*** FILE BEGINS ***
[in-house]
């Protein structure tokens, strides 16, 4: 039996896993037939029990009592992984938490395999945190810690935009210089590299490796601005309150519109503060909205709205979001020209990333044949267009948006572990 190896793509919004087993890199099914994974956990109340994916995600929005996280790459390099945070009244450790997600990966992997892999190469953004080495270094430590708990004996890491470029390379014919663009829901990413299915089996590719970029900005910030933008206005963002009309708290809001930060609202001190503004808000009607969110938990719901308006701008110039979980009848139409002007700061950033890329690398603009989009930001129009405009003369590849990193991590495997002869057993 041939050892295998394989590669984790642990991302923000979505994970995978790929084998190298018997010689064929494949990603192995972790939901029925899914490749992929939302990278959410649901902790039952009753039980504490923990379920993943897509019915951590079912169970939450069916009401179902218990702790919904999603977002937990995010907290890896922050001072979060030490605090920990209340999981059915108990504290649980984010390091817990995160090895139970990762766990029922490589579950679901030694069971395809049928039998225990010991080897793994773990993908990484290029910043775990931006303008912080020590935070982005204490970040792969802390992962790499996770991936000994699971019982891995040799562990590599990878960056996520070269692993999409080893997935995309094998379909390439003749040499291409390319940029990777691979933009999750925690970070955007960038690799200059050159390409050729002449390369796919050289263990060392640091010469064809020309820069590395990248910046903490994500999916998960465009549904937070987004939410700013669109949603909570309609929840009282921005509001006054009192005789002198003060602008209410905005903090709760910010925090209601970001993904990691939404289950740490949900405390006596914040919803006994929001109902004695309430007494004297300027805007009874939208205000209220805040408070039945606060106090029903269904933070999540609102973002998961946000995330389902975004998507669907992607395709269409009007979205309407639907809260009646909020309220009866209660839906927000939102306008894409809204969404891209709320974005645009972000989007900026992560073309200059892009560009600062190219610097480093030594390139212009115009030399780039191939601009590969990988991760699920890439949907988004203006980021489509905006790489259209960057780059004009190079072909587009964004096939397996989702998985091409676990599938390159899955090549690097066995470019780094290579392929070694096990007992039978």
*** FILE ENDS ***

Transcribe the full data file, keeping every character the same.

[in-house]
């Protein structure tokens, strides 16, 4: 039996896993037939029990009592992984938490395999945190810690935009210089590299490796601005309150519109503060909205709205979001020209990333044949267009948006572990 190896793509919004087993890199099914994974956990109340994916995600929005996280790459390099945070009244450790997600990966992997892999190469953004080495270094430590708990004996890491470029390379014919663009829901990413299915089996590719970029900005910030933008206005963002009309708290809001930060609202001190503004808000009607969110938990719901308006701008110039979980009848139409002007700061950033890329690398603009989009930001129009405009003369590849990193991590495997002869057993 041939050892295998394989590669984790642990991302923000979505994970995978790929084998190298018997010689064929494949990603192995972790939901029925899914490749992929939302990278959410649901902790039952009753039980504490923990379920993943897509019915951590079912169970939450069916009401179902218990702790919904999603977002937990995010907290890896922050001072979060030490605090920990209340999981059915108990504290649980984010390091817990995160090895139970990762766990029922490589579950679901030694069971395809049928039998225990010991080897793994773990993908990484290029910043775990931006303008912080020590935070982005204490970040792969802390992962790499996770991936000994699971019982891995040799562990590599990878960056996520070269692993999409080893997935995309094998379909390439003749040499291409390319940029990777691979933009999750925690970070955007960038690799200059050159390409050729002449390369796919050289263990060392640091010469064809020309820069590395990248910046903490994500999916998960465009549904937070987004939410700013669109949603909570309609929840009282921005509001006054009192005789002198003060602008209410905005903090709760910010925090209601970001993904990691939404289950740490949900405390006596914040919803006994929001109902004695309430007494004297300027805007009874939208205000209220805040408070039945606060106090029903269904933070999540609102973002998961946000995330389902975004998507669907992607395709269409009007979205309407639907809260009646909020309220009866209660839906927000939102306008894409809204969404891209709320974005645009972000989007900026992560073309200059892009560009600062190219610097480093030594390139212009115009030399780039191939601009590969990988991760699920890439949907988004203006980021489509905006790489259209960057780059004009190079072909587009964004096939397996989702998985091409676990599938390159899955090549690097066995470019780094290579392929070694096990007992039978």